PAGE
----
Was production a secret? How do you keep something so big under wraps?
Yes, it was very secretive. We weren’t and still aren’t allowed to talk too much about the project.
Please tell us more about the baseball bat Beyoncé uses and the decision to name it Hot Sauce.
I was actually in charge of designing the look of the bat. As far as the choice to put the wording “Hot Sauce” on there, that was Beyoncé’s creative decision. We went through a lot of different drafts of the bat, but eventually we ended up just using a natural wood color so it felt more real and not part of a dream, like she actually just took the bat from a kid off of the street.
Do you have any good stories or memories from the shoot?
Oh my god, I have a million. It was a crazy shoot and it was really fun to be a part of. I mean, we had explosions and wind machines on set. It was wild. But probably my favorite memory was actually meeting Dontae Winslow, a fellow Baltimore School for the Arts alumni on set. One day I was wearing an Orioles hat and he asked if I was from Baltimore. As we started talking, I thought, ‘Man this guy looks really familiar’ and we hit it off. People with that Baltimore connection always stick together.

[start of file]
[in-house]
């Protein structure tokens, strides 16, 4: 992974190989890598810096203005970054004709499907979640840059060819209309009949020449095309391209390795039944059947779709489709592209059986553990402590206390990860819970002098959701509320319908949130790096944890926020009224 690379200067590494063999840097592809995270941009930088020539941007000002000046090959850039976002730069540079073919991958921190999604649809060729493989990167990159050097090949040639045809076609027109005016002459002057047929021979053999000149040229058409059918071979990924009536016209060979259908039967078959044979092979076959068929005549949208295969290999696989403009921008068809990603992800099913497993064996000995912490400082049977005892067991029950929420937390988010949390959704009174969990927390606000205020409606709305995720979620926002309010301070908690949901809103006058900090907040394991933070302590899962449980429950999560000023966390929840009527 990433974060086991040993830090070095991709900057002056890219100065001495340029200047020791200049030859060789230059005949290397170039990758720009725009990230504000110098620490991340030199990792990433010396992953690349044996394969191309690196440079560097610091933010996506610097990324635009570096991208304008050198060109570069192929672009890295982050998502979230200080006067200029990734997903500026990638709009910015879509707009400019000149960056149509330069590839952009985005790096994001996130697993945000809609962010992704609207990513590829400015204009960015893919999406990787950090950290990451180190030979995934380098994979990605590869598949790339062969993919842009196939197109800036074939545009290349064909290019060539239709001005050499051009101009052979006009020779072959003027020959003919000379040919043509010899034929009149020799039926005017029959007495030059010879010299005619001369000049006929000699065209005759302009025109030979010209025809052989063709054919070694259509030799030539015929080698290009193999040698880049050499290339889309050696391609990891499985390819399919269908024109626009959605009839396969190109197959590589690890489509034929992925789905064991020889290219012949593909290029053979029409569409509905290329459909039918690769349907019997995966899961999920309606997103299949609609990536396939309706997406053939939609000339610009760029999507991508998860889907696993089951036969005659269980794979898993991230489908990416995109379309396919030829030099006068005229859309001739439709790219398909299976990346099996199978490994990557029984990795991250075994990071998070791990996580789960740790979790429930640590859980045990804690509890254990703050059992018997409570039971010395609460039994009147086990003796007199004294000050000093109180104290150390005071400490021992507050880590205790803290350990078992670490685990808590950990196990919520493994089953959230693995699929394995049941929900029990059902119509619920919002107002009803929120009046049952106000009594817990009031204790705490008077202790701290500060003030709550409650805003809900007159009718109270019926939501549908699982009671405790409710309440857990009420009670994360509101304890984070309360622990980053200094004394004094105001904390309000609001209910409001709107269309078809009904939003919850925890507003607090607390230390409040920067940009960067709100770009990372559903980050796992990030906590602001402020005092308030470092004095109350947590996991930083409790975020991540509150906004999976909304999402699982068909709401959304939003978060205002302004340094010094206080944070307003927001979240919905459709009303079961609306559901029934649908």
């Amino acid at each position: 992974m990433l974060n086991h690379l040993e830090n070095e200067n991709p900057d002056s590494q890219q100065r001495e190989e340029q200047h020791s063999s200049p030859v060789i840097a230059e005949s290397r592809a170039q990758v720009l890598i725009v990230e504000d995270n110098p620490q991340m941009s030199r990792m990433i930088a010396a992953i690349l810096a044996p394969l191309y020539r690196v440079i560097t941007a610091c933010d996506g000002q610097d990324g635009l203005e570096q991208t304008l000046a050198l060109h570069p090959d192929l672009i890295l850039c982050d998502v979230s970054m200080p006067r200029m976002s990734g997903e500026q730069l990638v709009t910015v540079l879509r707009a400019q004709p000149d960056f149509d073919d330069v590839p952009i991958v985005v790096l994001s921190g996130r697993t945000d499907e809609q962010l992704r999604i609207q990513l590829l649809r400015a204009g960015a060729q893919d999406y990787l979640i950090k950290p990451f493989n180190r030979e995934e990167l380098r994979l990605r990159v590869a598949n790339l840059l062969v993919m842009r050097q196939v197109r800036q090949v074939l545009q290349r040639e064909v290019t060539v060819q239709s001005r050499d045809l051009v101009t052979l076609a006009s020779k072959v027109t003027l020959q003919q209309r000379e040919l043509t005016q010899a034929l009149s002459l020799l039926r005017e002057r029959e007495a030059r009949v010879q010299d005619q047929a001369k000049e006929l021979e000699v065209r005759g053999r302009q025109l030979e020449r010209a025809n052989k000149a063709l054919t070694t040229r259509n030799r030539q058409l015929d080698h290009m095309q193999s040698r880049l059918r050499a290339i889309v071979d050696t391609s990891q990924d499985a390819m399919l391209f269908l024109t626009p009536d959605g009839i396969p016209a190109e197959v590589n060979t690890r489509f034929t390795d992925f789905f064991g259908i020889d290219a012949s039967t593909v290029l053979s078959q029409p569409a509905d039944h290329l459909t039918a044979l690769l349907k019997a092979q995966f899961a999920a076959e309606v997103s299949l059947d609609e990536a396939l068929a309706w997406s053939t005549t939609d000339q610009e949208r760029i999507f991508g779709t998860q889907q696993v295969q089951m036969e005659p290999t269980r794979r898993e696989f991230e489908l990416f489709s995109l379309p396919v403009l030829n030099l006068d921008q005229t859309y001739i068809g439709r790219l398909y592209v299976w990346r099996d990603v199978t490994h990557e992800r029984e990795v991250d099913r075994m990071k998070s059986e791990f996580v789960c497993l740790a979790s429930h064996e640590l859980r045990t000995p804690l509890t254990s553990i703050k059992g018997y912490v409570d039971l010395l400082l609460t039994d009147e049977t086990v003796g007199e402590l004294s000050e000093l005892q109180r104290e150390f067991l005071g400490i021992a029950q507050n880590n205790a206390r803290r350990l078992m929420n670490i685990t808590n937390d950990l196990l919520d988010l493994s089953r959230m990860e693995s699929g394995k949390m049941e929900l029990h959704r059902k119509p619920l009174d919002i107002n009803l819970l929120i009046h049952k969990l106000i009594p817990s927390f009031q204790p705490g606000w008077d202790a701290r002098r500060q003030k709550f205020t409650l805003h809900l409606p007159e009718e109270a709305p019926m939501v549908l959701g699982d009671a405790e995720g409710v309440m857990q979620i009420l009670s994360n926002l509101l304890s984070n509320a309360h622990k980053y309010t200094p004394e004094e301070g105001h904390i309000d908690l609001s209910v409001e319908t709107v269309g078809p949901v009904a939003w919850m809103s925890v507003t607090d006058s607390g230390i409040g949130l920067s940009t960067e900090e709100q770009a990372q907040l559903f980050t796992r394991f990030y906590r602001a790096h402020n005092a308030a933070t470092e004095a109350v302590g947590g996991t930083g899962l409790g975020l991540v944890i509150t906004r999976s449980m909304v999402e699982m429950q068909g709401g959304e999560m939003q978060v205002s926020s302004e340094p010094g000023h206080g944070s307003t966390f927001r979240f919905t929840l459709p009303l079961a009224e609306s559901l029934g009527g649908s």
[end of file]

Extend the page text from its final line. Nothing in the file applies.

Another highlight was getting to work with the special-effects guys. I got to work really closely with the monster truck driver, who came in at the end of the video where she crushes all of the cars. I coordinated a lot of the vehicles and got to figure out how they needed to be arranged for safety purposes so the truck could crush them properly.
Dontae Winslow and Nathan Bailey on the set of "Hold Up." -Courtesy of Facebook
What has the reception been like for you?
It’s been amazing! I mean, I knew the power of Beyoncé, but I had no idea that working on this project would get me the attention that it has. BSA was over the moon that three of its alumni were a part of it [Winslow and Christian Siriano]. It’s pretty crazy. About a year ago I got into the Art Directors Guild, which enables you to take bigger jobs and work on bigger union stuff. Taking that step has really done a lot for my career. This job, in particular, has really gotten me a lot of exposure.
How did you learn that “Hold Up” was nominated for a VMA?
I saw it myself online the day it was announced. I was expecting and hoping it was going to be nominated so I just checked the MTV website. I was super excited. A VMA nomination is nothing to take lightly; it is such a great accomplishment. “Hold Up” actually ended up winning best female video, which is no small feat. In our industry, anything that wins an award is part of your body of work and résumé.